The K5 Learning Blog urges parents to be pro-active in helping their children reach their full academic potential.
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Discussing Your Child’s Report Card
As the first school semester draws to an end, our kids will be coming home with their report cards. According to a study conducted by Sylvan Learning, 66% of North American teachers say they have been contacted by parents who were “unpleasantly surprised” by their child’s report card.
So there you are, your child hands you his or her report card with either a big beaming smile or a lop-sided unsure smile on their face. Often there are grades that you did not expect, and most often it’ll be the ones that are lower than you expected that you’ll want to learn more about.
So what do you do? You’ll need to go to the sources and those are your child and your teacher.
Start with Your Child
Find some private time where you can sit down and talk through the grades with your child uninterrupted. Allow enough time for a relaxed discussion.
Learn More About Each Subject
Take the time to learn what activities your child completed in each subject area. Ask them what they found enjoyable and what they found more challenging. Talk about what they have learned. Ask them if they were happy with the grade given for each subject and if they think it’s a fair reflection on how they did in class and for tests.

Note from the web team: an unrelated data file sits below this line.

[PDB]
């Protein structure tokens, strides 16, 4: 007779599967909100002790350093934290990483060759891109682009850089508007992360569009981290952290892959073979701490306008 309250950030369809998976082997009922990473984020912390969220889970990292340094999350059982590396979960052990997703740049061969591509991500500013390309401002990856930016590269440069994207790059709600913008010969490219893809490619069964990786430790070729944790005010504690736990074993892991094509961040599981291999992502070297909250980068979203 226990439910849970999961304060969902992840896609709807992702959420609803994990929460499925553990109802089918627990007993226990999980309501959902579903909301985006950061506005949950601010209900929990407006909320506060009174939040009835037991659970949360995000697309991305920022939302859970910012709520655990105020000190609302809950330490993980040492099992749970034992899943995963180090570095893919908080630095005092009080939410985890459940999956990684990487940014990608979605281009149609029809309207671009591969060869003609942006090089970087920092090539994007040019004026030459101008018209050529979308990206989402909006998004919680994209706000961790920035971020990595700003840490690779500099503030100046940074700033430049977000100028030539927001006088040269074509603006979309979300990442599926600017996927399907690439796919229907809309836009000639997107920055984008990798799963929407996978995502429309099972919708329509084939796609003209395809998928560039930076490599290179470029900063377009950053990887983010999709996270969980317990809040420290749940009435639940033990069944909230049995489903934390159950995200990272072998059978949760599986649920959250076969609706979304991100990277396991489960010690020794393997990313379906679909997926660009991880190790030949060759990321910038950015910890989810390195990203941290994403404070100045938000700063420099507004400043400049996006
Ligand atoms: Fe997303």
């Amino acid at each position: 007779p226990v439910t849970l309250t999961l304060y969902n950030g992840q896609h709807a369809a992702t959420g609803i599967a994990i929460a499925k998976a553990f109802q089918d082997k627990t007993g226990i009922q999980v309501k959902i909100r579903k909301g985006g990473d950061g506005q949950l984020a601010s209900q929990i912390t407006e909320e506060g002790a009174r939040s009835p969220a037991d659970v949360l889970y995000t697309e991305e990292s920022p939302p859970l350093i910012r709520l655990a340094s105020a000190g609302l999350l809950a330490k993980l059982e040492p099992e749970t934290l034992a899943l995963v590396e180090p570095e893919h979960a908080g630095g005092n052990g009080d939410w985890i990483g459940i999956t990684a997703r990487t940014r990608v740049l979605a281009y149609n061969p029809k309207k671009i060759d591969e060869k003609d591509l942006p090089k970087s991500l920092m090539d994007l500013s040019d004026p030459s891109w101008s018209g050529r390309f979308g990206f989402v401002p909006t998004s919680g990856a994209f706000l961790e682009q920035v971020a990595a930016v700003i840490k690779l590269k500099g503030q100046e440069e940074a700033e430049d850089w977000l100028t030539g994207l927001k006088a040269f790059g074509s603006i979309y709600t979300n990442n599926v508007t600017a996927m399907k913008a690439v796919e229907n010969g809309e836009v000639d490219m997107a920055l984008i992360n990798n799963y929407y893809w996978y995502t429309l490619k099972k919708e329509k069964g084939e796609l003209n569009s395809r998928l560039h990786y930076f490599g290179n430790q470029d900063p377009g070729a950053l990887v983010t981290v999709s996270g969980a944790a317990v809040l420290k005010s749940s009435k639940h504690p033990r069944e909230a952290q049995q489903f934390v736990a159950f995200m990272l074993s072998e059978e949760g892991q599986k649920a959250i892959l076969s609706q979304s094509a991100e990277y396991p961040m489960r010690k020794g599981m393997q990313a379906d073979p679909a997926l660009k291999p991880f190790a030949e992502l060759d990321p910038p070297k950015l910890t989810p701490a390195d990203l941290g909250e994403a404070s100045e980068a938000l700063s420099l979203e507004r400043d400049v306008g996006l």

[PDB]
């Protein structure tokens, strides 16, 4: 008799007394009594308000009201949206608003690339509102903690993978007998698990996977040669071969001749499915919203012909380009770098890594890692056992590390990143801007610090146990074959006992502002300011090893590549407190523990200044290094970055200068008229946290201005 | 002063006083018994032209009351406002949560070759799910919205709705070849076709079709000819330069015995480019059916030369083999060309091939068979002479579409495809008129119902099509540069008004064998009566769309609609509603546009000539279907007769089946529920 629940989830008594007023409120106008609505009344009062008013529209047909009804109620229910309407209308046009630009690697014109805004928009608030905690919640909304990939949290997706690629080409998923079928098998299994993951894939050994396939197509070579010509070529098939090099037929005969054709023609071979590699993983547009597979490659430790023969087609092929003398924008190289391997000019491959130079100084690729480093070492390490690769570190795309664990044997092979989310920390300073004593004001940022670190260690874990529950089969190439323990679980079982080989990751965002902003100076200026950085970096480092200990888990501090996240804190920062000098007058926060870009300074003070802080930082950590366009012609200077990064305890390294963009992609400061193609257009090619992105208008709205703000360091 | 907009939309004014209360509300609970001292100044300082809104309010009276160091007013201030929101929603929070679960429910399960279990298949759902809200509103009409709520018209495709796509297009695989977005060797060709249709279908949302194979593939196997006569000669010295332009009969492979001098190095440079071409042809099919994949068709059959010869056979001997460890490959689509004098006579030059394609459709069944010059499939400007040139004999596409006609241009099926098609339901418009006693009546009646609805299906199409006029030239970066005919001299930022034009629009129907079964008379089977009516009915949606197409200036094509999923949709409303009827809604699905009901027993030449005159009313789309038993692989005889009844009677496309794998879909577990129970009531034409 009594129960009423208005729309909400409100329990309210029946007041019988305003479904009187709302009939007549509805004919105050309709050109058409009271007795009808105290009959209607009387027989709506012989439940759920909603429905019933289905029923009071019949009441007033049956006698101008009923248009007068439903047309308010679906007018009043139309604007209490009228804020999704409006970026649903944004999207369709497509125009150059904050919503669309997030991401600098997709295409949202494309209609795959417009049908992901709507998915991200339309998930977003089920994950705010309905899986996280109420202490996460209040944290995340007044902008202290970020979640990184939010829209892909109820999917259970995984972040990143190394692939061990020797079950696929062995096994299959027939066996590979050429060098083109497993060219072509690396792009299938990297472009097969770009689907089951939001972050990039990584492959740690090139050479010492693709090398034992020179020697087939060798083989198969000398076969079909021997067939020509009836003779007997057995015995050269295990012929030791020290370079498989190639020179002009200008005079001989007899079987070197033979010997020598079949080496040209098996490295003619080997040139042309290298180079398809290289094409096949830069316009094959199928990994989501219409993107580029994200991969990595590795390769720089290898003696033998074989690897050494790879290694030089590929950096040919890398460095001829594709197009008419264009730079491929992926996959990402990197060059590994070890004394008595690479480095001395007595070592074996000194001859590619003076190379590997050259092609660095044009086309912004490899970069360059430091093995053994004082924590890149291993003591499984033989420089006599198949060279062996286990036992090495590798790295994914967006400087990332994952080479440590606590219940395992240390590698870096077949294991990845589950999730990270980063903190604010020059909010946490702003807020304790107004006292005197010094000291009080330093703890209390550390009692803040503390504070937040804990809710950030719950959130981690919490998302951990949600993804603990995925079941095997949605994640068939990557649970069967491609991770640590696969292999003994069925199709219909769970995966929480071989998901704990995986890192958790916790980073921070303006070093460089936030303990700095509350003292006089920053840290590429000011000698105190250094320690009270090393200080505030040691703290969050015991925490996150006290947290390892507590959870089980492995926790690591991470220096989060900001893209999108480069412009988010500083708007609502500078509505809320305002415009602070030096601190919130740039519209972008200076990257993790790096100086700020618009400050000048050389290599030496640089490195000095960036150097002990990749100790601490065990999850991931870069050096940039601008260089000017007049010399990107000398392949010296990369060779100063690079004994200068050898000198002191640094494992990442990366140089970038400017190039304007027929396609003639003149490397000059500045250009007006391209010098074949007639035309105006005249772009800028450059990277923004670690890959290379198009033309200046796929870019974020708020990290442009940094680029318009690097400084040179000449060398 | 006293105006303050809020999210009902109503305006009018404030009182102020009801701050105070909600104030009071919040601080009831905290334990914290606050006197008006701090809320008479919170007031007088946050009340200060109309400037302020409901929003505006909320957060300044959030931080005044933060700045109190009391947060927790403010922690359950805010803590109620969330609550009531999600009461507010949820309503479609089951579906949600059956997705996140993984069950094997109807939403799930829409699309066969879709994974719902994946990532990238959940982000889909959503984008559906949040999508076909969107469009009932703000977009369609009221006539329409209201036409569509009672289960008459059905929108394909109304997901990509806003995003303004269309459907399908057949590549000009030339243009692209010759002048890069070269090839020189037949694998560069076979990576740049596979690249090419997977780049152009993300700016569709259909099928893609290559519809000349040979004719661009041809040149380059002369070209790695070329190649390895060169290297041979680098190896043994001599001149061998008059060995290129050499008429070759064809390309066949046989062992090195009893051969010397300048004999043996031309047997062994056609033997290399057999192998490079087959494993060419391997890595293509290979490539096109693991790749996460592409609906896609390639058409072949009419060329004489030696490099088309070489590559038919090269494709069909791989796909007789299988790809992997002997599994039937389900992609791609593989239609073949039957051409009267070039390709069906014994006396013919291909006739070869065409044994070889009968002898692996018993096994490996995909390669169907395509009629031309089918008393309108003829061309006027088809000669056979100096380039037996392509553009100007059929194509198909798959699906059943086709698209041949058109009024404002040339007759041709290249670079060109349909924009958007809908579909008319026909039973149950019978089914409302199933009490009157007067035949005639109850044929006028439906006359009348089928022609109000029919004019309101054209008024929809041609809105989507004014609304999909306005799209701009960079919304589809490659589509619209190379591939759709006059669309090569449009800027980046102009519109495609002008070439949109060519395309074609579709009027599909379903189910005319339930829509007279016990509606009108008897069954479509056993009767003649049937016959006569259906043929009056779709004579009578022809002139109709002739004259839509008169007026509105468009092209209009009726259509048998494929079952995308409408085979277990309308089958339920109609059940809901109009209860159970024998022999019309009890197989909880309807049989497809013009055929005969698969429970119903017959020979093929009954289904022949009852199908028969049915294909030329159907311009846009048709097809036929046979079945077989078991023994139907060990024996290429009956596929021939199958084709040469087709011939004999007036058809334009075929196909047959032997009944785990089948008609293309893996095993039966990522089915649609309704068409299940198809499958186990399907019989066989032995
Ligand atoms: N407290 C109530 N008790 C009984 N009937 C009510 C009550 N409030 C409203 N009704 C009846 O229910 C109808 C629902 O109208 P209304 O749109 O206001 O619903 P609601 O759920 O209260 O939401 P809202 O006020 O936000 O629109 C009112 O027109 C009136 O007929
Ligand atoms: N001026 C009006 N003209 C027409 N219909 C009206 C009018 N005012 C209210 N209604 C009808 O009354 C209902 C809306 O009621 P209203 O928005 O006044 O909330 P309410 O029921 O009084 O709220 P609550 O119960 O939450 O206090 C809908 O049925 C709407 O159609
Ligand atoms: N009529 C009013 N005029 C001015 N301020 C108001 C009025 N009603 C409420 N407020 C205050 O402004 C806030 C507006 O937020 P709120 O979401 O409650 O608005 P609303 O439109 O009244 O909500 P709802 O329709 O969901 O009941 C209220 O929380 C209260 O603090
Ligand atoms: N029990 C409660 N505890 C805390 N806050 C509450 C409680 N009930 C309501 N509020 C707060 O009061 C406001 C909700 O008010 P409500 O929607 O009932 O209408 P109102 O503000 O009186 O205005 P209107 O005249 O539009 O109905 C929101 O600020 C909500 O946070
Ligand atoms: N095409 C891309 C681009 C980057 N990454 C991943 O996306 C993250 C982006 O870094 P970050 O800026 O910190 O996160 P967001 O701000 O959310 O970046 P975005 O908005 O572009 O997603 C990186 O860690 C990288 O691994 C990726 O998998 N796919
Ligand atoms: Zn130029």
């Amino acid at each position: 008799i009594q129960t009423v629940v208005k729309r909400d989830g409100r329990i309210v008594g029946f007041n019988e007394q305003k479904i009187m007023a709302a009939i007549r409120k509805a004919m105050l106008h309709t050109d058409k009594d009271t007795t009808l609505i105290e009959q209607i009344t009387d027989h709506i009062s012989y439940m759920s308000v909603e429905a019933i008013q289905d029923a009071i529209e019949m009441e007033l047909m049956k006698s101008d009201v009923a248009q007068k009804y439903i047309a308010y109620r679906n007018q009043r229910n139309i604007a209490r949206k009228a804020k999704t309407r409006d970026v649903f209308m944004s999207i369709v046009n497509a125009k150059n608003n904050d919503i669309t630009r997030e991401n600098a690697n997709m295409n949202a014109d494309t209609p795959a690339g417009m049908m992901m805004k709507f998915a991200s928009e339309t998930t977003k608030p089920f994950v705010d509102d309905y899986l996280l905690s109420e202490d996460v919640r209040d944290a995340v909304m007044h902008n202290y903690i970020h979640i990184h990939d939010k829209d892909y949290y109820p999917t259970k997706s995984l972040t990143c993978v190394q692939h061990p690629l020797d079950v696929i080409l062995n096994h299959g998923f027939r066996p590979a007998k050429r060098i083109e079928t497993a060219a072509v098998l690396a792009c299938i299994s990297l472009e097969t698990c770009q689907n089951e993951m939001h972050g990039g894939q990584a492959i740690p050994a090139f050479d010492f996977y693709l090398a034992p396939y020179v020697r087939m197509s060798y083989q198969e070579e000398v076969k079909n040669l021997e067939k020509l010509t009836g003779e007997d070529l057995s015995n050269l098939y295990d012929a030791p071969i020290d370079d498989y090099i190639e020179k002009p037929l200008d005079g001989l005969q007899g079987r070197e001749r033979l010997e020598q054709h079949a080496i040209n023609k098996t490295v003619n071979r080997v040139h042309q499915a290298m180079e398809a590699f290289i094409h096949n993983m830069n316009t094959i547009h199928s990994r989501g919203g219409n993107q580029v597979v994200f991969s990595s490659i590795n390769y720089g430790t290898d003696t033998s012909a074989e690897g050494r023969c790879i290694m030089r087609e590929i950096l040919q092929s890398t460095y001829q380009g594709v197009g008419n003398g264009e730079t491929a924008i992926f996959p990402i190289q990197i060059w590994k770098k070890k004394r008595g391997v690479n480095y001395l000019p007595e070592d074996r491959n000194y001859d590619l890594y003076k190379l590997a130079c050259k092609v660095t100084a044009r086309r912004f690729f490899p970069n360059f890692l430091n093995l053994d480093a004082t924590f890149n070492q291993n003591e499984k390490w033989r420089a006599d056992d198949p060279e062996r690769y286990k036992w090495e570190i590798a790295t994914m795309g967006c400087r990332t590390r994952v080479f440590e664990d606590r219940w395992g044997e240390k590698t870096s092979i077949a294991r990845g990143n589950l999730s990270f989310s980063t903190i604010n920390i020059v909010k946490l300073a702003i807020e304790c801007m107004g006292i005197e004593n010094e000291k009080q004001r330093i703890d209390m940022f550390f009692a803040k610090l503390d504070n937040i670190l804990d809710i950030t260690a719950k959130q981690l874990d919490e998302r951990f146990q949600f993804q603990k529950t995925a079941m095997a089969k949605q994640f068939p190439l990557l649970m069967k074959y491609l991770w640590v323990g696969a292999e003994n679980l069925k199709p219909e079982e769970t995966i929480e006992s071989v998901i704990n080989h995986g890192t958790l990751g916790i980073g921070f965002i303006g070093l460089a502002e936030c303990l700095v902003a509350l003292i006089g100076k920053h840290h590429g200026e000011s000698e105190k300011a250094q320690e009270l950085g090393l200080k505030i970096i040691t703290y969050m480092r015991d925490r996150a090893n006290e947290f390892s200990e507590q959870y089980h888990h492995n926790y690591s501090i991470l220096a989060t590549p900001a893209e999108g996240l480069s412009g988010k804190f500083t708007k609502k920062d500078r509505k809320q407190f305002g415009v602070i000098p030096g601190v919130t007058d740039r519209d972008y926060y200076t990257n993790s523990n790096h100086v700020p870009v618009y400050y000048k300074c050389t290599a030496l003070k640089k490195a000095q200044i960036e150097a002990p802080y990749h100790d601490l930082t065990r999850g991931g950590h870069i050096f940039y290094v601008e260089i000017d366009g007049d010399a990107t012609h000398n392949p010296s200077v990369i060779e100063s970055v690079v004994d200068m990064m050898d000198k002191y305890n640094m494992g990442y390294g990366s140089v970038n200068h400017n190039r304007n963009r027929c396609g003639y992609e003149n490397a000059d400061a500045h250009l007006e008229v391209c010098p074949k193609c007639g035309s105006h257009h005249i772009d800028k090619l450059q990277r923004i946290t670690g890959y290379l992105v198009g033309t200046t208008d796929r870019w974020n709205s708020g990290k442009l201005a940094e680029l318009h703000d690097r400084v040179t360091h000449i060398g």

Review the Comments
Then take some time to yourself to read through the comments provided by the teacher. Make note of any concerns and recommendations provided by the teacher.
Set Your Goals
Take some time to think through what goals your child should set for their next report card. Discuss these goals with your child and think through tactics that may help them achieve these goals.
Meet the Teacher
Teachers welcome the opportunity to meet with parents, so don’t hesitate to set up an appointment to discuss the report card, the goals you have in mind, present your suggested tactics and to listen to recommendations, and any changes that need to be made, from your teacher. Parents and teachers that work together often find that they can help their kids’ achieve their goals easier, as it’s coming from both fronts: at school and at home.
Set Your Plan in Motion
Put together a plan of achievable tactics that will help your child make progress. Remember, that this is a plan that needs constant attention. Discuss it with your child, taking both the comments from your teacher and your child on board. Use this plan on a weekly basis to check that you are following the points you have discussed and are working towards improving.
Keep talking with your child about their school work and keep in contact with their teacher to find out how they are progressing. Listen to the recommendations from the teacher and make adjustments where needed.
“Little and often” helps. Children don’t learn from “cramming” for two hours before a test. Make sure their learning is constant and learned in easily achievable bite-size chunks. Be consequent about finishing homework on time, studying for tests a little bit every day, rather than the night before, and talk to your child about how important school and learning is to you and them.
Praise and Reward
Don’t forget to praise your child for work they’ve done very well in and the effort they put into their work. We all like to be rewarded, so consider giving your child a reward for achieving their goals.